I love the Tate Modern. It’s handy for where I live and work, the annual membership is very reasonable and the members cafe at the top has great views with a decent cappuccino (though perhaps not enough power sockets for long work sessions).
What I love most about having a Tate Membership is that I get to see great shows like Paul Klee over and over again. It’s like having an all you can eat art buffet, though whereas with free chicken wings you sometimes have to stop eating before you explode, great art can be enjoyed over and over again with no ill effects*.
The current Paul Klee exhibition (and indeed to a lesser degree the Mira Schendel) fall into this category of exhibitions that keep on giving. Klee’s canvases are, for the large part, very small, detailed and intricate with amazing colour interactions. His methodology, born out of the Bauhaus, is visible through the huge selection of paintings in the show. Layers of fine watercolour, sometimes solid, sometimes dashed onto the thick card he favoured, combine to create colourscapes that almost shimmer and move as you look at them. Where pencil and line are used, they are so fine as to be almost indiscernible from more than a few feet away. The detail hidden in each picture means you have to come close and almost touch the canvas to see it all. Thankfully with so many works on display you can normally get some quality time with pictures that draw you in closed.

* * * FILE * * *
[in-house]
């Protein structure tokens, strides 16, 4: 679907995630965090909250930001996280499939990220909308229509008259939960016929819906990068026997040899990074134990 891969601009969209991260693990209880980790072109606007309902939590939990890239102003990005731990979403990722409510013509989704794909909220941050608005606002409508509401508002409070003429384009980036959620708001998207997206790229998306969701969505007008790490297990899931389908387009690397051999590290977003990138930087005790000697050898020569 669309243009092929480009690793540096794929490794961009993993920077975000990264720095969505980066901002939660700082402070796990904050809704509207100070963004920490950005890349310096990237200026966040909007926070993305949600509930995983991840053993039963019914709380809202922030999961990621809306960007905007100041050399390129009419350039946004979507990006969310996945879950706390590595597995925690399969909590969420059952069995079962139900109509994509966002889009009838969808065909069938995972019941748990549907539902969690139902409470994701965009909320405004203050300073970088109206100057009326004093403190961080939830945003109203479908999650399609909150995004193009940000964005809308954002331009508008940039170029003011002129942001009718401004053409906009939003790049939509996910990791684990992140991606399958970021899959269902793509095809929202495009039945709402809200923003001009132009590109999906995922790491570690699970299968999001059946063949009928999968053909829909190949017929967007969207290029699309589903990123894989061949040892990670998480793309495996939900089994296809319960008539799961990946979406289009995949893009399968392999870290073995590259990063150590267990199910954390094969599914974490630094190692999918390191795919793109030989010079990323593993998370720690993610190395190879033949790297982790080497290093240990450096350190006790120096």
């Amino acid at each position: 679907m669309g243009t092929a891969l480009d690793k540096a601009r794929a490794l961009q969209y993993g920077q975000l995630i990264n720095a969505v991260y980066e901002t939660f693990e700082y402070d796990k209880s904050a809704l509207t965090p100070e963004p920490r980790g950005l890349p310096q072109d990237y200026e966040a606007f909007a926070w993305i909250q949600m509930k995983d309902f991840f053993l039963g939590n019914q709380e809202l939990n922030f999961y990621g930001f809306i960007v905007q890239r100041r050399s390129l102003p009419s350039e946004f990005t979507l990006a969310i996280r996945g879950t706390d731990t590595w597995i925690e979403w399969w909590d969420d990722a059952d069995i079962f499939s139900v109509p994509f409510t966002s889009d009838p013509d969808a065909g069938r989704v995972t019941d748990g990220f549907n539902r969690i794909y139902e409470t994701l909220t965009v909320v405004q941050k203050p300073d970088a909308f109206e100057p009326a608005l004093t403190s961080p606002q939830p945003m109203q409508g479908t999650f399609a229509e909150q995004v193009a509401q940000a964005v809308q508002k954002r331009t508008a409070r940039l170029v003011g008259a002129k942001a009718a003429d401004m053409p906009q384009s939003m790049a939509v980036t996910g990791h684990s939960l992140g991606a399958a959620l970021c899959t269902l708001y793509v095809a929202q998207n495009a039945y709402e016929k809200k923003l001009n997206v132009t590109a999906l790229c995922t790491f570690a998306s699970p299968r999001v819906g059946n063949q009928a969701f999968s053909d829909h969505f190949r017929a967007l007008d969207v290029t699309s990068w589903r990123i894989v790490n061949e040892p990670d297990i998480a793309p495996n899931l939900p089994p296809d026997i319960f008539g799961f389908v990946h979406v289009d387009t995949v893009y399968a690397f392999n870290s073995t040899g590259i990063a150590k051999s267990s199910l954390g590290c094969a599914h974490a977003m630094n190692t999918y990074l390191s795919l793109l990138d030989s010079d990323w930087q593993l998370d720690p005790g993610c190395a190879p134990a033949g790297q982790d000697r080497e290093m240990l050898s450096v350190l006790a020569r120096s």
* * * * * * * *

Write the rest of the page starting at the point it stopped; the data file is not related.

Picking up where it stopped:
Personally I find the timing of this exhibition to be extremely appropriate with the recent release of iOS 7. The latest Apple mobile OS update thrives on translucency and subtle colour graduations that interact together as they overlay, creating effects that draw us into the interface and make it feel more alive. My initial reaction to the new ‘flat’ iOS layout was that it was very much a clone of Android and Windows Phone. Having used it for a while it is the subtlety of interaction and play that really separates it from its brethren. You can really feel the work that went into the animations, transitions and colours – even if they are sometimes a bit too white and bright for my tastes. Looking at Klee’s watercolours you have the sense that Apple designers may have all been to a Klee exhibition at some point. Or that we should at least get some inspiration from this master’s work to create new apps that feel alive and engaging rather than just flattened. Similarly the Schendel exhibition, with her layers of perspex, rice paper and other materials suspended in mid-air reminded me of the interface depth that Jony Ive refers to in his presentations on the new iOS.
Whatever you take from this the main message is simple – great art is inspirational, and the Klee show is truly great art. So head down before the show ends on 9th March 2014.
* Disclaimer: This is only my opinion. If you have ill effects from overdosing on art then perhaps consider not eating so many paintings. Consult your nearest art professional for formal advice.